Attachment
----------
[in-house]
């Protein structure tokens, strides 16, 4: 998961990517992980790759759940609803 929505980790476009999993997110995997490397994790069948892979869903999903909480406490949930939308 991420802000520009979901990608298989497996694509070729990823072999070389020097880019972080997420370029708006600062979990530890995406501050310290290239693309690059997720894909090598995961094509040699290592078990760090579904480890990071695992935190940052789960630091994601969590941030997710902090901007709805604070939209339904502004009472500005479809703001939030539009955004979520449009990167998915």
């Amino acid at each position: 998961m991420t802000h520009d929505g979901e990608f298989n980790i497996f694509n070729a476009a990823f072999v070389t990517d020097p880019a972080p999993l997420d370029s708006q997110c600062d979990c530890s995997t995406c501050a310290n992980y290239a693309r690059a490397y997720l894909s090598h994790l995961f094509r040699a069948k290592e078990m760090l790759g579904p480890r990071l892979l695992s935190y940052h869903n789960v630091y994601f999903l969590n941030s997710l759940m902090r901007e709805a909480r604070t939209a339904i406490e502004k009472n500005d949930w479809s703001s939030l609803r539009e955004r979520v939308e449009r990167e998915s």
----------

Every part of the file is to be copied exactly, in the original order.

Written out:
[in-house]
């Protein structure tokens, strides 16, 4: 998961990517992980790759759940609803 929505980790476009999993997110995997490397994790069948892979869903999903909480406490949930939308 991420802000520009979901990608298989497996694509070729990823072999070389020097880019972080997420370029708006600062979990530890995406501050310290290239693309690059997720894909090598995961094509040699290592078990760090579904480890990071695992935190940052789960630091994601969590941030997710902090901007709805604070939209339904502004009472500005479809703001939030539009955004979520449009990167998915």
């Amino acid at each position: 998961m991420t802000h520009d929505g979901e990608f298989n980790i497996f694509n070729a476009a990823f072999v070389t990517d020097p880019a972080p999993l997420d370029s708006q997110c600062d979990c530890s995997t995406c501050a310290n992980y290239a693309r690059a490397y997720l894909s090598h994790l995961f094509r040699a069948k290592e078990m760090l790759g579904p480890r990071l892979l695992s935190y940052h869903n789960v630091y994601f999903l969590n941030s997710l759940m902090r901007e709805a909480r604070t939209a339904i406490e502004k009472n500005d949930w479809s703001s939030l609803r539009e955004r979520v939308e449009r990167e998915s």